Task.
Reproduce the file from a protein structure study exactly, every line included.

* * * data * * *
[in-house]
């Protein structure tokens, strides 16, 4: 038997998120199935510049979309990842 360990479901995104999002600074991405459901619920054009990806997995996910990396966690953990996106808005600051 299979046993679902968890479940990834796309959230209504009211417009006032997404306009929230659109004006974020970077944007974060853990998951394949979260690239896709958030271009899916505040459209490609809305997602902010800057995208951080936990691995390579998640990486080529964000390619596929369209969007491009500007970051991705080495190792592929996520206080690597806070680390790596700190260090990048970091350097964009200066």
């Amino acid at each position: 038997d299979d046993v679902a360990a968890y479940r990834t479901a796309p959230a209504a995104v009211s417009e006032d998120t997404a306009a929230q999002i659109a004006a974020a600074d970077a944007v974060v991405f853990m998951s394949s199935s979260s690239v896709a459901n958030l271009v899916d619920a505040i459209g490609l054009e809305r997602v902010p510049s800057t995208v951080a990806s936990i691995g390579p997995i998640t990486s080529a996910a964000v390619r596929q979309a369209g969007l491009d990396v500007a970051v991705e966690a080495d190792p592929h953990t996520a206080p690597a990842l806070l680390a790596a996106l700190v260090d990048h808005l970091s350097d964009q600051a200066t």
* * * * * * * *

[in-house]
């Protein structure tokens, strides 16, 4: 038997998120199935510049979309990842 360990479901995104999002600074991405459901619920054009990806997995996910990396966690953990996106808005600051 299979046993679902968890479940990834796309959230209504009211417009006032997404306009929230659109004006974020970077944007974060853990998951394949979260690239896709958030271009899916505040459209490609809305997602902010800057995208951080936990691995390579998640990486080529964000390619596929369209969007491009500007970051991705080495190792592929996520206080690597806070680390790596700190260090990048970091350097964009200066």
């Amino acid at each position: 038997d299979d046993v679902a360990a968890y479940r990834t479901a796309p959230a209504a995104v009211s417009e006032d998120t997404a306009a929230q999002i659109a004006a974020a600074d970077a944007v974060v991405f853990m998951s394949s199935s979260s690239v896709a459901n958030l271009v899916d619920a505040i459209g490609l054009e809305r997602v902010p510049s800057t995208v951080a990806s936990i691995g390579p997995i998640t990486s080529a996910a964000v390619r596929q979309a369209g969007l491009d990396v500007a970051v991705e966690a080495d190792p592929h953990t996520a206080p690597a990842l806070l680390a790596a996106l700190v260090d990048h808005l970091s350097d964009q600051a200066t």